It’s a tale as old as time. Artists create art that explore the poorer end of life, revealing themselves to a world that might not have known life was how they sing/rap/show in the music they created. They get famous, make money and their life isn’t like that anymore. The content of their songs change, and thus a career rubicon has been crossed. There’s no turning back. It’s how the artist handles this change in circumstances that ensures longevity.
The Streets’ real-life alter-ego Mike Skinner went through the fictional story route on his second album ‘A Grand Don’t Come For Free’. For his third, he returns to himself and his life as his subject matter, but his life as changed. As ‘The Hardest Way To Make An Easy Living’ began its album cycle, the lead single ‘When You Wasn’t Famous’ begins with Skinner moaning about not doing a line of coke because of camera phones. The song then unfolds in a tongue-in-cheek description of how it’s easier to “pull women” when famous, but it’s just like pre-fame when they’re famous, too.
Relateability is not quite the case with this album. There’s a few songs that talk about the pressures of fame, and others about relationships. But it’s generally about a new phase in Skinner’s life. There’s the odd moments where it feels that we’re back to early-Streets, but it’s very much a slightly new direction for Skinner. The opening track ‘Prangin’ Out’ starts with Skinner talking about touring and trying to continue with the drug-taking lifestyle alongside dealing with managers and wanting to still do the things he did in the past.
But ‘When You Wasn’t Famous’ reminds you that he still can be funny in his unique way, despite the subject matter. ‘Hotel Expressionism’ is probably the song that highlights the disconnect between Skinner and his previous subject matter. There’s the trademark wit, but the rockstar life of trashing hotels is not a slice of life of his audience. But what it does do is throw a parodic view of a rockstar cliche that Skinner finds himself experiencing.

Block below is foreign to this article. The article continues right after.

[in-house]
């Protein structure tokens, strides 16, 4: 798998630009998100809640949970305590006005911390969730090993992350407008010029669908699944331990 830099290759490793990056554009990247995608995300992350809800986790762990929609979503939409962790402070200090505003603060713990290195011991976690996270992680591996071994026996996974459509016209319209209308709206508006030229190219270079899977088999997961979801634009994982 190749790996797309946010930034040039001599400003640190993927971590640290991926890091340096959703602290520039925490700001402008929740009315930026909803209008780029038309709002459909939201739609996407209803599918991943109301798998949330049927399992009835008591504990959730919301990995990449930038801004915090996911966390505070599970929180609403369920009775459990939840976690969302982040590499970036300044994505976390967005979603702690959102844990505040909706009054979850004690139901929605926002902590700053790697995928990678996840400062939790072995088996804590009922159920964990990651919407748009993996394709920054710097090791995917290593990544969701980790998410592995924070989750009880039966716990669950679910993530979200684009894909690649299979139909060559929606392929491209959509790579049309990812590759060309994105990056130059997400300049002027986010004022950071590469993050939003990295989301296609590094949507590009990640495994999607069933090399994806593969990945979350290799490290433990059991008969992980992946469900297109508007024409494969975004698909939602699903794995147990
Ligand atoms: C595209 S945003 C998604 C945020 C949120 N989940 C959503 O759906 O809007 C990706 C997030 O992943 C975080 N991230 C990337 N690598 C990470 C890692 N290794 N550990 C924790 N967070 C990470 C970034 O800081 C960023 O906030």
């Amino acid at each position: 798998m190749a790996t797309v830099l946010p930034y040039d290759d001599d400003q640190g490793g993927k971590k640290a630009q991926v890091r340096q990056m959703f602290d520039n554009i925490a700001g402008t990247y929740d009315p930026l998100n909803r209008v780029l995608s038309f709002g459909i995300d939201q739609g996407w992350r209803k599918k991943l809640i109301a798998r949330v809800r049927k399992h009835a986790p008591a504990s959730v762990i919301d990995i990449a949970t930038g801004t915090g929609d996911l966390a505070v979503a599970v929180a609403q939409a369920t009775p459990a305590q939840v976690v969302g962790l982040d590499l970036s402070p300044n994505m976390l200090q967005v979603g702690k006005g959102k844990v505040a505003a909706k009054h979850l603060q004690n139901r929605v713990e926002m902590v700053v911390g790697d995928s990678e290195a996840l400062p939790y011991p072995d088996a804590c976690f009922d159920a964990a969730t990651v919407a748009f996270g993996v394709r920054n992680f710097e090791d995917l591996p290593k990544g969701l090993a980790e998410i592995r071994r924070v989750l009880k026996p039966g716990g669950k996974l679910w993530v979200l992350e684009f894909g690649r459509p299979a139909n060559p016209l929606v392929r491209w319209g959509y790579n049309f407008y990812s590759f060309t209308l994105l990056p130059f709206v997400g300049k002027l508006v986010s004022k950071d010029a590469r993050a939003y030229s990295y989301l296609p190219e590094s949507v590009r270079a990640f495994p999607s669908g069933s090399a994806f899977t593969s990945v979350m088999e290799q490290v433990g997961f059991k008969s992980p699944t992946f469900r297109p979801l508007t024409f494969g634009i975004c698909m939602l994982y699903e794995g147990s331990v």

There are moments where Skinner reigns himself in with the problems that everyone universally deals with. ‘Never Went To Church’ is the Sad Serious Song that follows in the vein of the previous album’s ‘Dry Your Eyes’, but on about grief. The song contains Skinner’s usual ability to quickly craft visuals that you can relate to, this time being about the death of his father. Never afraid to open up, it’s the emotional lynchpin of the album that reminds you just how powerful Skinner can get with his lyrics.
The production feels like it sounds more polished than ‘Original Pirate Material‘. That album’s lo-fi bedroom recording did give it an underground vibe that helped with the subject matter. ‘The Hardest Way To Make An Easy Living’ sees Skinner having a much improved production which actually works with the album’s themes of dealing with fame and success.
If anything, ‘The Hardest Way To Make An Easy Living’ offers the opportunity to see what would happen if the working class lad from ‘Original Pirate Material’ reached success in the same way as N.W.A. did all those years ago. Having to deal with fame and apparent whiplash that it provides. It just about avoids cliches and sometimes turns them on their head, yet there’s some of the original pirate magic lost in the process.